This virus infects the liver and can cause inflammation and liver damage. It is commonly transmitted by injecting drug use as a result of sharing equipment. We have two kinds of test; a test for antibodies and a test for the virus. The test for the virus is an extra safety test and can tell us whether a donor with antibodies is infected or not. Most of the donors we identify with HCV are long-term carriers of the virus who feel completely well.

Can infect both animals and humans. HEV infection usually causes no symptoms but if it does these may be related to a mild inflammation of the liver. Normally the virus infection will clear by itself. However, it is known that patients whose immune system is suppressed (e.g. chemotherapy or transplant patients) cannot clear the virus themselves and most will develop a persistent infection which may lead to chronic inflammation of the liver. You will be informed if the virus is found in your donation, even though it will be short-lived infection, to advise you in case you start developing any signs of illness.

This virus causes Acquired Immune Deficiency Syndrome (AIDS). Once an individual becomes infected with HIV then the virus remains in the body and can cause destruction of the immune system. It is mainly transmitted sexually, or from mother to baby, or by injecting drug use. A person who has HIV does not necessarily have AIDS. One of our tests looks for antibodies to the virus, and another looks for the virus itself.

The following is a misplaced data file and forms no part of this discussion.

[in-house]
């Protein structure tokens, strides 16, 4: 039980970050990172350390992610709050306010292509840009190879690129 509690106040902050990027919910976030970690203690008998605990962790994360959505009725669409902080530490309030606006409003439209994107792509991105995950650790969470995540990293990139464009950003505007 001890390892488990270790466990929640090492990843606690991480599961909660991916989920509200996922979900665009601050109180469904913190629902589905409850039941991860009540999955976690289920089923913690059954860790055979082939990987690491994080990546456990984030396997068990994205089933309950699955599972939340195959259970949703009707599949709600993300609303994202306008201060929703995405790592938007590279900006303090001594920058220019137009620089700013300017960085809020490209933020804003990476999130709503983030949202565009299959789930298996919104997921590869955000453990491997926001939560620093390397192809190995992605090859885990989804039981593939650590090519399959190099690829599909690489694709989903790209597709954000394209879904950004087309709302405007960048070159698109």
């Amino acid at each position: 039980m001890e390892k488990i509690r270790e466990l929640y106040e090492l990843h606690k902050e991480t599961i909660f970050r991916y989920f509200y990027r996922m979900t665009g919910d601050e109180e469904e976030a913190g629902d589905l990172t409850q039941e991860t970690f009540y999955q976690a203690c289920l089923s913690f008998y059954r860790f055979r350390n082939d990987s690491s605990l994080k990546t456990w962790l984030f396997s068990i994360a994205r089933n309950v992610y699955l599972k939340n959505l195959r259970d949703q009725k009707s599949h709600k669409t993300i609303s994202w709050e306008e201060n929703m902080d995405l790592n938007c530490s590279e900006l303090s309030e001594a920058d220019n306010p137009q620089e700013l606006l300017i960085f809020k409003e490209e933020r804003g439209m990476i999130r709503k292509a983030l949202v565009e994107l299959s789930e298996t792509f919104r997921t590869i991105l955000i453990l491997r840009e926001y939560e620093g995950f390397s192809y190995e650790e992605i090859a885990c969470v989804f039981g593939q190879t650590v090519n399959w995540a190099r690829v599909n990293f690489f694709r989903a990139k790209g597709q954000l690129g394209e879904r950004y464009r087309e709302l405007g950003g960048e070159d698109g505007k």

This virus infects white blood cells called T-lymphocytes, and can rarely cause a neurological disorder called Tropical Spastic Paraparesis. It can also cause Adult T cell Lymphoma. It is relatively common in some areas of the world and is transmitted mainly from mother to child at birth and by breast-feeding. It can also be transmitted sexually. The test is for antibodies and a positive test means the individual is infected with the virus. Few infected individuals become ill and most carriers feel completely well.

Supplementary tests

Supplementary tests are carried out on some donations either because of information provided by the donor during health screening e.g. travel history, or to meet the special needs of certain patients e.g. babies. These tests may include: Malaria, Cytomegalovirus (CMV) and more detailed blood grouping.

This is a very common virus, which causes a mild ‘flu-like’ illness. People in good health make a full recovery and are only aware of having had “a virus”.

We test for antibodies and a positive result indicates that the person has had CMV infection and may still be carrying the virus. 50% of the population have had CMV by the age of 50 and we do not tell you about this test result as it is of no significance to your health. In patients with a poor immune system, however, (bone marrow recipients or small babies) CMV can be a dangerous illness which is why we have to ensure that they receive blood which does not have the virus.

People who have lived in or visited a tropical area may be at risk of being infected with malaria, which is transmitted by mosquitoes. People who have had malaria produce antibodies to the parasite. These antibodies usually disappear on recovery from the disease. However, some people who appear to have recovered, are still able to carry the parasite and therefore continue to produce antibodies. We have introduced a test that looks for malaria antibodies. A positive result means that at some time in the past that person has been infected with malaria and may still be carrying the parasite.

To discuss whether you require a malaria test following travel to, or residence in a part of the world where malaria is endemic, or following a malarial illness please contact us on 0800 252266.